**Theory of Light Scattering Through a Periodic Array of Nanorods
Embedded in a Slab**. D. ANDRE, A. Dereux, J. -P. Vigneron, *Institute
for Studies in Interface Sciences, Facultes Universitaires Notre-Dame de la
Paix, Rue de Bruxelles 61, B-5000, Namure, Belgium*, C. Girard,
*Laboratoire de Physique Moleculaire, Universite de Franche-Comte,
F-25030 Besancon cedex, France*.

- - - In the last few years, the
interest in the study of light scattering by mesoscopic and microscopic
scatterers was renewed in different contexts. The development of scanning
near-field optical microscopy has clearly demonstrated the importance of
theoretical simulations to support a better understanding of the
experimental results [1]. In the context of the discovery of photonic band
structures (similar to electronic band structures in solids), it was
demonstrated that theoretical methods were useful to optimize geometries
exhibiting a full bandgap [2].

These experimental frameworks evidenced the limits of the classical
description of optical phenomena. Theoretical methods were then developed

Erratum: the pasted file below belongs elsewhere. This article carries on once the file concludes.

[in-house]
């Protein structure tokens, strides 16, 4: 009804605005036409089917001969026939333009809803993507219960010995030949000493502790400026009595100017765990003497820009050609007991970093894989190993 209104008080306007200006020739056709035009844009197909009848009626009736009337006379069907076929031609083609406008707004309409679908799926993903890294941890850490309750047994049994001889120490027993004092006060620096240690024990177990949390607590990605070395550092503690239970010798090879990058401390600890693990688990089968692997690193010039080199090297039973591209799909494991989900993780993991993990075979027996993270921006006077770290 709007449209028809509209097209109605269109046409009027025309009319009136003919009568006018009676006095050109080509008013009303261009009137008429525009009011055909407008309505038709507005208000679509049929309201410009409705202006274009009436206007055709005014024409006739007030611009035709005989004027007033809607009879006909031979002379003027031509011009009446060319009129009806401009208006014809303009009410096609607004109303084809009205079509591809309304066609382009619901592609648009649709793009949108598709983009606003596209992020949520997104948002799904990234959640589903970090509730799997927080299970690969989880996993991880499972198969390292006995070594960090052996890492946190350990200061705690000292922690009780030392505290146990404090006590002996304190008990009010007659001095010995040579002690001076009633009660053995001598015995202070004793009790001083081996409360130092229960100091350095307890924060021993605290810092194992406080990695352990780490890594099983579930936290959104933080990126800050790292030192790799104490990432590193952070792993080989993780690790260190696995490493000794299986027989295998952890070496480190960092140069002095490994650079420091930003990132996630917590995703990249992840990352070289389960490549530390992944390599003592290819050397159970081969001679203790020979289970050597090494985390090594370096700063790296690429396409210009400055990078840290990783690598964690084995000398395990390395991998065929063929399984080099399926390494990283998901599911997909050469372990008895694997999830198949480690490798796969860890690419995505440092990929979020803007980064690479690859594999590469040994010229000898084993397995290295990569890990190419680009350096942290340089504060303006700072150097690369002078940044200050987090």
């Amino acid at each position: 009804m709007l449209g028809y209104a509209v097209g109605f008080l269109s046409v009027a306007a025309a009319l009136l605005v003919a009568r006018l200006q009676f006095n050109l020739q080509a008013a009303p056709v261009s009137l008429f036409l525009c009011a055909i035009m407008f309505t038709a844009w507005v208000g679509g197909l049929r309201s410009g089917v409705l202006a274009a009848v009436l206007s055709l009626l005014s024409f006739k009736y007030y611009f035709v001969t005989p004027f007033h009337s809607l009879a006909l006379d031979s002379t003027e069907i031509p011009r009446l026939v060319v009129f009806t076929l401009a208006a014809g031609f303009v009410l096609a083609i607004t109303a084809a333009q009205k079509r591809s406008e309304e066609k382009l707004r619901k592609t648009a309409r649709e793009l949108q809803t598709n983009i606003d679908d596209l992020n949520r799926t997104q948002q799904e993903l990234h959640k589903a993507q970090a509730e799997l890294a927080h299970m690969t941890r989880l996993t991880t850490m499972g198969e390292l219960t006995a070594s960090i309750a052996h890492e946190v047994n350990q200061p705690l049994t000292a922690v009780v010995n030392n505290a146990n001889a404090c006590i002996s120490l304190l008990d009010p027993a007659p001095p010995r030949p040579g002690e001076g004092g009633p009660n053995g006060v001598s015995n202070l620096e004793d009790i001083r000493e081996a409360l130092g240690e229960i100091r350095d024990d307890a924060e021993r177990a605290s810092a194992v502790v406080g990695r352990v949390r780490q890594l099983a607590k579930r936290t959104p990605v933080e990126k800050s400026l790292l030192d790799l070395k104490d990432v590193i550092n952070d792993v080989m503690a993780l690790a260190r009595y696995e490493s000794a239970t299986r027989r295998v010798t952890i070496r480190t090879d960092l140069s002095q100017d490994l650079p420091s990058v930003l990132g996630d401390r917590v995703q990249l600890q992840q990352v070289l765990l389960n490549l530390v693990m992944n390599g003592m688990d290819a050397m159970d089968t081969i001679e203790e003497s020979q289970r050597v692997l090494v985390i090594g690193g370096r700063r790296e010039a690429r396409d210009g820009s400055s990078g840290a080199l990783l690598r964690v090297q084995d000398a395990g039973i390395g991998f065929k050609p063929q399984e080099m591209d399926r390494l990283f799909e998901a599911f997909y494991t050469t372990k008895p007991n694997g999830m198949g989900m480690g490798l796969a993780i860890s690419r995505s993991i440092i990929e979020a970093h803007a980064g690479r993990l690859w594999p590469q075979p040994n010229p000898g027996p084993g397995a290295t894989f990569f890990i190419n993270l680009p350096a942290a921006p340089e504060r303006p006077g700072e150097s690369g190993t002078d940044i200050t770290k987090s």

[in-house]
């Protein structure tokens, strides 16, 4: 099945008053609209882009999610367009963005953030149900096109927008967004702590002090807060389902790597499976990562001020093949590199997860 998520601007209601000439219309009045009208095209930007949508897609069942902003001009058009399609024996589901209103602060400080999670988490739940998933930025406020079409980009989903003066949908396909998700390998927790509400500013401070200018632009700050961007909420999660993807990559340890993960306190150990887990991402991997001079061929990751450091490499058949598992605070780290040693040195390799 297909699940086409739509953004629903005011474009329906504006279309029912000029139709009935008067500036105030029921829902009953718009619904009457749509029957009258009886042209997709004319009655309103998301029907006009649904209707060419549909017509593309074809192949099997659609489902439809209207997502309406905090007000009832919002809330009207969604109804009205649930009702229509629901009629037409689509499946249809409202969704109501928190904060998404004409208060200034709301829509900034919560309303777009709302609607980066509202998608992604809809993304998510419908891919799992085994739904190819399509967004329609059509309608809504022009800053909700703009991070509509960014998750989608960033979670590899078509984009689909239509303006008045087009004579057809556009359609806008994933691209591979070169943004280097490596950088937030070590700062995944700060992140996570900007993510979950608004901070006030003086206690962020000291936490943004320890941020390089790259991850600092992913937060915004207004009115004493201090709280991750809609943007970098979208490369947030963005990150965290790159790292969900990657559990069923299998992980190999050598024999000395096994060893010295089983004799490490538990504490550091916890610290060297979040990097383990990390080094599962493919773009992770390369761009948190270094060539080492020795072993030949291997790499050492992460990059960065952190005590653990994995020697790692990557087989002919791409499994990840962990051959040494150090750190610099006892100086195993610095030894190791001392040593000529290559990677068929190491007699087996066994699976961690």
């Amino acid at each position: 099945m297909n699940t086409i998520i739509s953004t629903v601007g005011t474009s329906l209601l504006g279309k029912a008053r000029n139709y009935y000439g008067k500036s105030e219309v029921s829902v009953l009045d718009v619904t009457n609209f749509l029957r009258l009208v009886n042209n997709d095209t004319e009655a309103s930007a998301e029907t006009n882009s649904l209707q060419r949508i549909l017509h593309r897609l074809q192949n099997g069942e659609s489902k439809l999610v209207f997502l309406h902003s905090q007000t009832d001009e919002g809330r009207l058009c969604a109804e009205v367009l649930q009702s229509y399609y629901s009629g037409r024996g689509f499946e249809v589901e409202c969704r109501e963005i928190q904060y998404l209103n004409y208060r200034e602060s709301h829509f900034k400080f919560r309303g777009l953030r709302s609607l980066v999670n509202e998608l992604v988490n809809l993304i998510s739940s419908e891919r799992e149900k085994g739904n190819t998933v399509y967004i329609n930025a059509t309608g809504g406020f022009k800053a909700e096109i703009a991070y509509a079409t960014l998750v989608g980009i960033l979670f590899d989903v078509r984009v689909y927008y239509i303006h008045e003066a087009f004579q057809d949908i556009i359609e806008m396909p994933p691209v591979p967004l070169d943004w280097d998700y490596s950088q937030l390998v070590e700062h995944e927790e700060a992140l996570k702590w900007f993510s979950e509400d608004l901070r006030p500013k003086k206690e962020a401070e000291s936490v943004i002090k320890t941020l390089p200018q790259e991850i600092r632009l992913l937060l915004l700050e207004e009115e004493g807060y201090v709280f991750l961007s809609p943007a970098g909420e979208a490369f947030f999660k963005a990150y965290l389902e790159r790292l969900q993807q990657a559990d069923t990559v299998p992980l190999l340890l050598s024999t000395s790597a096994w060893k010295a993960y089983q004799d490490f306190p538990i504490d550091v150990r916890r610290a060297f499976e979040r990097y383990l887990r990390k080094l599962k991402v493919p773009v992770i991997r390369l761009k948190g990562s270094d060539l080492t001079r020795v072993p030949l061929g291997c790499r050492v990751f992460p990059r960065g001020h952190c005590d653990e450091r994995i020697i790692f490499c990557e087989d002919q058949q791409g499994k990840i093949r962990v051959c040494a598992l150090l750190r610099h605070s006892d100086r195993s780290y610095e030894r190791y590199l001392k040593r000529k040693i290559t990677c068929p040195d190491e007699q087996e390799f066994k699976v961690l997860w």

to meet the specific needs of the mesoscopic regime. Among them, the
Green's dyadic method associated to perturbation theory proved to be a very
powerful and versatile technique to deal with a broad range of near-field
optical phenomena [3]. This method consists in a simultaneous resolution
of discrete Lippman-Schwinger and Dyson's equations in order to determine
the *near*-field. The *far*-field can then be deduced in order
to calculate reflection and transmission coefficients.

In this work, we computed the scattering by a two-dimensional
lattice of cylinders embedded in a film. The axis of the cylinders is
perpendicular to the surface of the film, and the periodicity is parallel
to the surface. In order to solve this problem, we divided the resolution
into two steps. In the first step, the electromagnetic field and the
dyadic Green's function of an homogeneous slab are computed. The second
step applies a two-dimensional Bloch's theorem to compute the near-field in
the array of nanorods from which we calculate the reflection and the
transmission in the far-field. Our results show some finite-size effects
of the system.

**2D Photonic Crystal with Multiple Refractive-Index Steps**. T.
BABA, T. Matsuzaki, *Yokohama National University*.

- - - The 2D
photonic crystal is attracting attention because the expected spontaneous
emission control is much more effective that in planar microcavities and